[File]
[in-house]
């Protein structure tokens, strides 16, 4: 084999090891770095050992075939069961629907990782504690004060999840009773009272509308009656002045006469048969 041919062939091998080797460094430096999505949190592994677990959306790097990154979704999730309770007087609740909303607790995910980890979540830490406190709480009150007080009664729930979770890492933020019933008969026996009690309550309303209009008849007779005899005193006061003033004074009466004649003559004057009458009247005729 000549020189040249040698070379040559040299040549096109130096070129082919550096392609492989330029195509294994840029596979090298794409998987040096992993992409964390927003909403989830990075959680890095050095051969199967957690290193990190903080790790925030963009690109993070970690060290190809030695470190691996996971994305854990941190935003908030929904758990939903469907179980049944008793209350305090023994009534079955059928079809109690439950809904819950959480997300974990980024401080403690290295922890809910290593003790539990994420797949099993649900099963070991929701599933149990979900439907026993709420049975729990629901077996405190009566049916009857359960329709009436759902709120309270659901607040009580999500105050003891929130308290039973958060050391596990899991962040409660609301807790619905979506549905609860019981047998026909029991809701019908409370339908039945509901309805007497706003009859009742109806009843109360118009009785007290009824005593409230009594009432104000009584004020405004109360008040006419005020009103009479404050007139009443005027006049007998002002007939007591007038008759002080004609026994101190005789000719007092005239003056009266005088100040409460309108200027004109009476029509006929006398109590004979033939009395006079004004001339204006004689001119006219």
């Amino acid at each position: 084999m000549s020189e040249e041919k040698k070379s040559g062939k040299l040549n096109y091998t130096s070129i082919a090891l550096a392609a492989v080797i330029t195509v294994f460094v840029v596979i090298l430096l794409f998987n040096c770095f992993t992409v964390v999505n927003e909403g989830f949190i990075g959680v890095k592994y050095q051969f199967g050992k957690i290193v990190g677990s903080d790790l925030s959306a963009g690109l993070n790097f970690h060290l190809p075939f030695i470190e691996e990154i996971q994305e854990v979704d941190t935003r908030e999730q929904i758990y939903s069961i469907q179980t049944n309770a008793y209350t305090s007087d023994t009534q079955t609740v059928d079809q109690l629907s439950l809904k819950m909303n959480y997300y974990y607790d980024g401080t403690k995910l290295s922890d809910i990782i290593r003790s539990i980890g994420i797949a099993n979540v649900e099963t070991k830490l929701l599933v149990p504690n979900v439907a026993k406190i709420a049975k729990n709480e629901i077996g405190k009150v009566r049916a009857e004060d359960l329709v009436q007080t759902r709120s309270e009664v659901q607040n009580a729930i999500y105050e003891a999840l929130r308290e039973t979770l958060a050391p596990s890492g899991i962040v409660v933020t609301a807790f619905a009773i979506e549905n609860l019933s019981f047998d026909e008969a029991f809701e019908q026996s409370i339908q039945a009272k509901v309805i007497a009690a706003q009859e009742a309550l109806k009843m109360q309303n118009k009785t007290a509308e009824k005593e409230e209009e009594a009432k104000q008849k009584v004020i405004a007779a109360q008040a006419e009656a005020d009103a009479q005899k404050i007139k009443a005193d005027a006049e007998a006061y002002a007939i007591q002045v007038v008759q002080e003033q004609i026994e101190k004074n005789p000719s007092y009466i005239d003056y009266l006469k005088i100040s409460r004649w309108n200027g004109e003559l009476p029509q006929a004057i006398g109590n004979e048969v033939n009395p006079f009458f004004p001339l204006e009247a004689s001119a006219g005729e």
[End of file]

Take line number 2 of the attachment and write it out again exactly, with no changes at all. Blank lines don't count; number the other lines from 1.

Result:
């Protein structure tokens, strides 16, 4: 084999090891770095050992075939069961629907990782504690004060999840009773009272509308009656002045006469048969 041919062939091998080797460094430096999505949190592994677990959306790097990154979704999730309770007087609740909303607790995910980890979540830490406190709480009150007080009664729930979770890492933020019933008969026996009690309550309303209009008849007779005899005193006061003033004074009466004649003559004057009458009247005729 000549020189040249040698070379040559040299040549096109130096070129082919550096392609492989330029195509294994840029596979090298794409998987040096992993992409964390927003909403989830990075959680890095050095051969199967957690290193990190903080790790925030963009690109993070970690060290190809030695470190691996996971994305854990941190935003908030929904758990939903469907179980049944008793209350305090023994009534079955059928079809109690439950809904819950959480997300974990980024401080403690290295922890809910290593003790539990994420797949099993649900099963070991929701599933149990979900439907026993709420049975729990629901077996405190009566049916009857359960329709009436759902709120309270659901607040009580999500105050003891929130308290039973958060050391596990899991962040409660609301807790619905979506549905609860019981047998026909029991809701019908409370339908039945509901309805007497706003009859009742109806009843109360118009009785007290009824005593409230009594009432104000009584004020405004109360008040006419005020009103009479404050007139009443005027006049007998002002007939007591007038008759002080004609026994101190005789000719007092005239003056009266005088100040409460309108200027004109009476029509006929006398109590004979033939009395006079004004001339204006004689001119006219």